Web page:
I put off reading Pat Barker’s Regeneration trilogy for a long time, even though I loved the first book in the series when I encountered it in my early 20s, even though I began researching World War I for a writing project of my own three years ago. I suspected that the trilogy would be very good, and, sometimes, very good books make me nervous. Usually I feel all of the things one should: invigorated, my faith in literature (and even life!) restored to such a degree that all of the frustrations of fiction writing feel worth it. But there are also times when a book is too good, when I begin think, what’s the point? No matter how hard I work I’ll never be able to do this.
Regeneration tells the story of Dr. W.H. Rivers and the shell-shocked officers he treats during World War I; some of these patients are historical figures like Rivers himself (Siegfried Sassoon and Wilfred Owen among them), others, like the series’s second protagonist, Billy Prior, are invented. The two subsequent novels, The Eye in The Door and the Booker-prize-winning The Ghost Road, follow Rivers and Prior through the slums of Manchester, the wards of military hospitals, the Ministry of Munitions, the South Seas, and eventually back to the Front, all while investigating questions of class, loyalty, platonic and erotic love between men, the ethics of pacifism, sanity, and western notions of death. Yeah, This is a lot to chew on, but the novels never feel overwhelming or artificial because Rivers and Prior are both so deeply human. Like the books they inhabit, these characters are empathetic but never sentimental, inquisitive but never didactic.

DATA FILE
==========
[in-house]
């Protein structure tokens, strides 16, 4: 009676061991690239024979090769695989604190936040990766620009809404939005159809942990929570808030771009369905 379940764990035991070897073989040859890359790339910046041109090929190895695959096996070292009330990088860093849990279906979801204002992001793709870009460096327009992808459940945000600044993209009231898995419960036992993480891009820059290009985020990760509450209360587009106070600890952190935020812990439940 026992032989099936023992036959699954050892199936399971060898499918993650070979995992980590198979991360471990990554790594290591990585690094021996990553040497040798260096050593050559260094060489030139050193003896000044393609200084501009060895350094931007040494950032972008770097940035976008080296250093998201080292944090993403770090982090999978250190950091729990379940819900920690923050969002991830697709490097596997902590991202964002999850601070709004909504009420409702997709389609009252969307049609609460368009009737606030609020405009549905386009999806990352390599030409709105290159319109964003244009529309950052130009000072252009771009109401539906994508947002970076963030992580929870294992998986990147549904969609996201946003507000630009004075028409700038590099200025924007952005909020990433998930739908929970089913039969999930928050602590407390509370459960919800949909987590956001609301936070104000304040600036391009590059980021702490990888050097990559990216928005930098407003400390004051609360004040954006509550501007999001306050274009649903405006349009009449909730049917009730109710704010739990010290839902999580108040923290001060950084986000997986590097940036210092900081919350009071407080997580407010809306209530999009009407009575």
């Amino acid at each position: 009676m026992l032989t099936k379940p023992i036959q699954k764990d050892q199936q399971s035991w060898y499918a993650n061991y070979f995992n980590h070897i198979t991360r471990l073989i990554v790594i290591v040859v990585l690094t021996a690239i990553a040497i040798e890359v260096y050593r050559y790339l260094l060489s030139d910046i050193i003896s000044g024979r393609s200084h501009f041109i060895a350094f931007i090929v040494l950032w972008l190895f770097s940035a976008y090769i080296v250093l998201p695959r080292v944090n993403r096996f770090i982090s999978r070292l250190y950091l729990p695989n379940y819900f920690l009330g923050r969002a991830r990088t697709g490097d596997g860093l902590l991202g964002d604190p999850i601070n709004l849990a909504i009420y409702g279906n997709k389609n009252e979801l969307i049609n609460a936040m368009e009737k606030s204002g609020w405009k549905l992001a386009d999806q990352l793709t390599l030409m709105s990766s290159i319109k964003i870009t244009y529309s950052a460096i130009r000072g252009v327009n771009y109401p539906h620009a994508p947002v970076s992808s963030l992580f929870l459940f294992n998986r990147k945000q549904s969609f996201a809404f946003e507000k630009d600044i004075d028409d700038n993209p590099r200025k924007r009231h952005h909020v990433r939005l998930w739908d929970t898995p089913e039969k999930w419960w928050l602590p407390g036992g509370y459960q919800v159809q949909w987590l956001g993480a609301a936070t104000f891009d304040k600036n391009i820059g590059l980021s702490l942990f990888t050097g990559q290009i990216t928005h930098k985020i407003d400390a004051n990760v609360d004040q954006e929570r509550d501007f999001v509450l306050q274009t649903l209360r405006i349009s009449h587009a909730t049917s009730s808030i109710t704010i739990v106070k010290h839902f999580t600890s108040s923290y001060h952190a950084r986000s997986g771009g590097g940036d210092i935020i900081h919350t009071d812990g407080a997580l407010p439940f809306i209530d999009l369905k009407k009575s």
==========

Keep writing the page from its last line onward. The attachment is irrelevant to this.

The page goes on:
Which is all to say that Regeneration was every bit as good as I remembered, and the following two books were even better than I’d hoped and feared. Barker’s prose is sharp and precise, her dialogue natural and often slyly funny. She incorporates an astonishing breadth of historical detail into her story in a manner that feels measured and effortless and devastatingly real. And then after 600 pages of moving but restrained third-person narration, Barker gives herself permission to leap into the voice of Billy Prior (via his journal), who writes the following after a horrific day on the front line:
And I stumbled along at the head of the company and I waited for the sun to go down. And the sodden thing didn’t. IT ROSE. It wasn’t just me. I looked on every face. We hadn’t slept for four days. Tiredness like that is another world just like the noise, the noise of bombardment, isn’t like other noise. You see people wade through it, lean into it. I honestly think if the war went on for a hundred years another language would evolve, one that was capable of describing the sound of the bombardment or the buzzing of flies on a hot August day on the Somme. There are no words. There are no words for what I felt when I saw the setting sun rise.
Okay, Pat Barker. You win. I quit.
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